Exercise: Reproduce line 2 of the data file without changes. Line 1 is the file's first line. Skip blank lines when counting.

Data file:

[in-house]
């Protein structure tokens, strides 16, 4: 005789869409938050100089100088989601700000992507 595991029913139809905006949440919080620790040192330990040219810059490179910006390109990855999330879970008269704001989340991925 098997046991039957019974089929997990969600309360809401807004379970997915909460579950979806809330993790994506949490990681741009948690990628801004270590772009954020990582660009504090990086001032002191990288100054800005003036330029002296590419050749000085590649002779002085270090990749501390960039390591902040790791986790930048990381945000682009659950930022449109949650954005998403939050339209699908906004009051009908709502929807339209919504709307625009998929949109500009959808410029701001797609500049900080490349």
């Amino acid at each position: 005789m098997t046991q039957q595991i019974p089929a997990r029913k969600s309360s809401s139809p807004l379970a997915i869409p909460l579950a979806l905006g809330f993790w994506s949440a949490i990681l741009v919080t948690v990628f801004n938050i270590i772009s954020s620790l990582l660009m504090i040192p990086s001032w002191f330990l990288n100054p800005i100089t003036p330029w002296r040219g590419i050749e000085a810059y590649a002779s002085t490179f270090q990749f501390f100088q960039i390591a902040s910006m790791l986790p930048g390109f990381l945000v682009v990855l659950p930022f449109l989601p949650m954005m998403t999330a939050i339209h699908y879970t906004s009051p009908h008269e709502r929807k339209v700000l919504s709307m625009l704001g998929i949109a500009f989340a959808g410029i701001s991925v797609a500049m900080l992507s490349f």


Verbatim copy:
């Protein structure tokens, strides 16, 4: 005789869409938050100089100088989601700000992507 595991029913139809905006949440919080620790040192330990040219810059490179910006390109990855999330879970008269704001989340991925 098997046991039957019974089929997990969600309360809401807004379970997915909460579950979806809330993790994506949490990681741009948690990628801004270590772009954020990582660009504090990086001032002191990288100054800005003036330029002296590419050749000085590649002779002085270090990749501390960039390591902040790791986790930048990381945000682009659950930022449109949650954005998403939050339209699908906004009051009908709502929807339209919504709307625009998929949109500009959808410029701001797609500049900080490349």